“Like most, Badlands was the first real gay nightclub I went to. I remember thinking it was so bright when I first started going there. It was a place of many firsts for me. I picked up my first trick there, met my first boyfriend, and Cookie [Buffet] made her drag debut dressed like Barbara Bush. I loved to go sing karaoke with Gladys Kravitz. I also remember how generous the club was with some of the charity work I did. One of the first fundraisers I was ever involved in helped raise money for SMYAL and we were able to collect $1,000 from them, which was really great. I remember the display case with the softball trophy that became the anti-drug display. I remember performing for Mayor Williams at the annual holiday party that was first organized by Phil Pannell and then the fabulous Wanda Alston. I remember when it became Apex and I stopped going. I remember sitting outside of SoHo and watching people leave. I remember the joy. I remember my last time there before New Year’s eve on a college night thinking that I was getting too old for this for the 800th time.” — Chris Dyer
“I met my ex-fiance at Apex. We were 20 and it was Lesbian Night. I had a habit of hitting on men on this night only to find out they where androgynous ladies. After dancing with him for a while I had to check and see if he was actually a boy. I did what I thought was a discreet breast check. He caught me and we laughed. He went home later that night, but left me with his baseball cap, which turned out to have his phone number written on it.” — Ba’Naka Deveraux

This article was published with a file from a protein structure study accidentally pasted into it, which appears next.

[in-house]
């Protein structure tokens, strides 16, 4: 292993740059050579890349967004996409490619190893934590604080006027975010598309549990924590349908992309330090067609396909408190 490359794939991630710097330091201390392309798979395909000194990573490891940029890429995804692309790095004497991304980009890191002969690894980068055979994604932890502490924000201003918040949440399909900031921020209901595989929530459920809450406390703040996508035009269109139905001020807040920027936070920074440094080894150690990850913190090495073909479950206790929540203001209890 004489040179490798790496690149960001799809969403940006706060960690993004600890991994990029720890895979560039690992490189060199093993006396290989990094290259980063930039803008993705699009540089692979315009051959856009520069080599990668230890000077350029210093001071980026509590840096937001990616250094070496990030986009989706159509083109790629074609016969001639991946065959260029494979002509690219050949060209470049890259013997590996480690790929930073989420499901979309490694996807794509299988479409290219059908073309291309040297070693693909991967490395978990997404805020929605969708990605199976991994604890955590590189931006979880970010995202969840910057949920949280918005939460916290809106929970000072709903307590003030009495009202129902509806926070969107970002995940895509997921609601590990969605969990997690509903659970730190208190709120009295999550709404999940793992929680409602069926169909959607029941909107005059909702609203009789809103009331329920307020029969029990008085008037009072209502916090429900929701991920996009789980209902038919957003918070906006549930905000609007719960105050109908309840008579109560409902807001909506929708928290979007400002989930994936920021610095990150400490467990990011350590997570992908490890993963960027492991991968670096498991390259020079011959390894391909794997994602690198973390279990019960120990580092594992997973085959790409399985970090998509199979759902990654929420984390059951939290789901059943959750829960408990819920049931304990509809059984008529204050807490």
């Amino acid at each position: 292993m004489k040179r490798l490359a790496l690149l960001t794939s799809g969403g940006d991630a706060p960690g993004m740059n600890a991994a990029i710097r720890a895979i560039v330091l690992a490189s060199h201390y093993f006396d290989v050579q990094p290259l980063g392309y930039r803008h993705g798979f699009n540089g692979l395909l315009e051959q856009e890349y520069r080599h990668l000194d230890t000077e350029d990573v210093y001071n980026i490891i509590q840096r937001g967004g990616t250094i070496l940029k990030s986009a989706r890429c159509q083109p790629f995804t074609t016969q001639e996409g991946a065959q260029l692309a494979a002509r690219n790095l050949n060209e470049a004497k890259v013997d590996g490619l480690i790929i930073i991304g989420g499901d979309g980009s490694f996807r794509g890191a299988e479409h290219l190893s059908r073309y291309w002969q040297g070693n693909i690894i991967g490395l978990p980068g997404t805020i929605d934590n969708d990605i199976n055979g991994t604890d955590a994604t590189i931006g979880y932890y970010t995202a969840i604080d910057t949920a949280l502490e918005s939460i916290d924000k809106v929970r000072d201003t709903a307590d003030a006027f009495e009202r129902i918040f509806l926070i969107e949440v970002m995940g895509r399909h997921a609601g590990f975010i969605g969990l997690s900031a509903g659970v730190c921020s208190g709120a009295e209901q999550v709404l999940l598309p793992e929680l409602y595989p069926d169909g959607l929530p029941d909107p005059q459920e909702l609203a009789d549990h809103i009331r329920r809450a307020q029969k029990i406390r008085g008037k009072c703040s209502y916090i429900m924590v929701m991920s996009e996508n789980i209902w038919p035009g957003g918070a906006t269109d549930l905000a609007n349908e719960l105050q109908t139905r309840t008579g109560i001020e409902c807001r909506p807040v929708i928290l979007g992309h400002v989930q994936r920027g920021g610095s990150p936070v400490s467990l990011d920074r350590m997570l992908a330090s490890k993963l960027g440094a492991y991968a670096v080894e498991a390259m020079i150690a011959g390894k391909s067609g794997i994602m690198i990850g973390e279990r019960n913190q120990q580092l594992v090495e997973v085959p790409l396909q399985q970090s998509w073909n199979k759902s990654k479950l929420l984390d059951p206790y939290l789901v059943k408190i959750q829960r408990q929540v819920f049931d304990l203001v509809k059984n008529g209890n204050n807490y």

“During the summer of 1991, I took a fellowship with a member of Congress. On the bulletin board at Lambda Rising, I found a flyer advertising a room for rent on Capitol Hill. I didn’t learn until I moved in that my landlord was the manager of Badlands. What a bonus. I had just turned 21, so needless to say, I had an amazing summer. Badlands become my second home, and Dale, Robbie and the entire staff became part of my extended family. Looking back, much of my life today was shaped by that summer, and Badlands played a significant role.” — Troy Petenbrink
“Apex will always bring back special memories for me. From just good times to go-go dancing there every Saturday to their infamous manager Joey O. Apex was the very first gay club I went to — it helped confirm my feelings for men. I came out of the closet shortly after experiencing Apex for the first time and now I’m a famous gay porn star.” — Spencer Reed